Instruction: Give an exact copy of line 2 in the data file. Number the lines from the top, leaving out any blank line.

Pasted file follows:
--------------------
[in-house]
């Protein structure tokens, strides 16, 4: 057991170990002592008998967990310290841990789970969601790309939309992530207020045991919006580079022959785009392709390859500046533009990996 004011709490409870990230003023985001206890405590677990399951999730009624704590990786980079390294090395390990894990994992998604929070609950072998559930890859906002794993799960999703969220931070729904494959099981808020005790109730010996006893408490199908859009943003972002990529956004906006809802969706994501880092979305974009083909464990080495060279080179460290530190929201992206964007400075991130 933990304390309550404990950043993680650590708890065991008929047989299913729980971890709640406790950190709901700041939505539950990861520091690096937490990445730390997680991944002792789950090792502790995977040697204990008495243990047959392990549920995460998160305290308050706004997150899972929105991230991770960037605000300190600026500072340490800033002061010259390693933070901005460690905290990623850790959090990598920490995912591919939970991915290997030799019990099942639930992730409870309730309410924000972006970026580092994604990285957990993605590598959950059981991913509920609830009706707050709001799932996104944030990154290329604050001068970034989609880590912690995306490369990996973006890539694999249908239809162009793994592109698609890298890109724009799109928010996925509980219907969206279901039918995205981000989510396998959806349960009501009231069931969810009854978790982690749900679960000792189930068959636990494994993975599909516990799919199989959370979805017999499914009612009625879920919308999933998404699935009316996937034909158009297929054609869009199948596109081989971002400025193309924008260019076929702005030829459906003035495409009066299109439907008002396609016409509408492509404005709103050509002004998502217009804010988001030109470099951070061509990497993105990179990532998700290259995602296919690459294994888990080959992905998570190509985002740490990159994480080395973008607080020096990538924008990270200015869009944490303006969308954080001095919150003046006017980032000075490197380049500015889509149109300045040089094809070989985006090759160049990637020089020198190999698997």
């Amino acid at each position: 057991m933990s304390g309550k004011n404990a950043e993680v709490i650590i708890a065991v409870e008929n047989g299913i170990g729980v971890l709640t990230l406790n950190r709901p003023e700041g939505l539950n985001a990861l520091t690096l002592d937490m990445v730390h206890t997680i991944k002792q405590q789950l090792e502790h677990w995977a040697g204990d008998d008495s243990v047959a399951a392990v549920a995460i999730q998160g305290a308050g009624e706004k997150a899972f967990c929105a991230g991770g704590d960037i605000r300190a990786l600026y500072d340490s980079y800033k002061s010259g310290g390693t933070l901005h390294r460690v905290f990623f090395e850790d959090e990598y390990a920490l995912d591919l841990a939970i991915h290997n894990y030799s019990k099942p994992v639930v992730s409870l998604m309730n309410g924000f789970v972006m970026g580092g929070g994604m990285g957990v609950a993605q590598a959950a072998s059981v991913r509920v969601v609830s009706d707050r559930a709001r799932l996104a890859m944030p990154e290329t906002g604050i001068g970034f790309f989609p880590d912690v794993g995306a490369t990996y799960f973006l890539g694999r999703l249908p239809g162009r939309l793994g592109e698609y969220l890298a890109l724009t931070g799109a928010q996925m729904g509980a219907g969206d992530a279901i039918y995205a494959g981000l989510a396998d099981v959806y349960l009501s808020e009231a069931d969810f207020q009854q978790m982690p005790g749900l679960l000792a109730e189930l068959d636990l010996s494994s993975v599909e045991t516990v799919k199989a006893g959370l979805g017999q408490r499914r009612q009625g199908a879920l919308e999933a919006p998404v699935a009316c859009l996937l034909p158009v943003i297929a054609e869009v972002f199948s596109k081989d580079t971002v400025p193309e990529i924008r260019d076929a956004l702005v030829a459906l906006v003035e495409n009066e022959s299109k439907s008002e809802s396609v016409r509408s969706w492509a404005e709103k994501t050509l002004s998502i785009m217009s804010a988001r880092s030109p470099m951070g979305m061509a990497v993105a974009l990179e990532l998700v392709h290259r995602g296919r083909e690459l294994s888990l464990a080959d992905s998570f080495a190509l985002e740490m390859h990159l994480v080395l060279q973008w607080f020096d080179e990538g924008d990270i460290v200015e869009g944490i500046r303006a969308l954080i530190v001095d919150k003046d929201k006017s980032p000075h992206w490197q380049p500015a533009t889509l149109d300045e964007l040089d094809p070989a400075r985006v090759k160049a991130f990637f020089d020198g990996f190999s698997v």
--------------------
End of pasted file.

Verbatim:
């Protein structure tokens, strides 16, 4: 057991170990002592008998967990310290841990789970969601790309939309992530207020045991919006580079022959785009392709390859500046533009990996 004011709490409870990230003023985001206890405590677990399951999730009624704590990786980079390294090395390990894990994992998604929070609950072998559930890859906002794993799960999703969220931070729904494959099981808020005790109730010996006893408490199908859009943003972002990529956004906006809802969706994501880092979305974009083909464990080495060279080179460290530190929201992206964007400075991130 933990304390309550404990950043993680650590708890065991008929047989299913729980971890709640406790950190709901700041939505539950990861520091690096937490990445730390997680991944002792789950090792502790995977040697204990008495243990047959392990549920995460998160305290308050706004997150899972929105991230991770960037605000300190600026500072340490800033002061010259390693933070901005460690905290990623850790959090990598920490995912591919939970991915290997030799019990099942639930992730409870309730309410924000972006970026580092994604990285957990993605590598959950059981991913509920609830009706707050709001799932996104944030990154290329604050001068970034989609880590912690995306490369990996973006890539694999249908239809162009793994592109698609890298890109724009799109928010996925509980219907969206279901039918995205981000989510396998959806349960009501009231069931969810009854978790982690749900679960000792189930068959636990494994993975599909516990799919199989959370979805017999499914009612009625879920919308999933998404699935009316996937034909158009297929054609869009199948596109081989971002400025193309924008260019076929702005030829459906003035495409009066299109439907008002396609016409509408492509404005709103050509002004998502217009804010988001030109470099951070061509990497993105990179990532998700290259995602296919690459294994888990080959992905998570190509985002740490990159994480080395973008607080020096990538924008990270200015869009944490303006969308954080001095919150003046006017980032000075490197380049500015889509149109300045040089094809070989985006090759160049990637020089020198190999698997």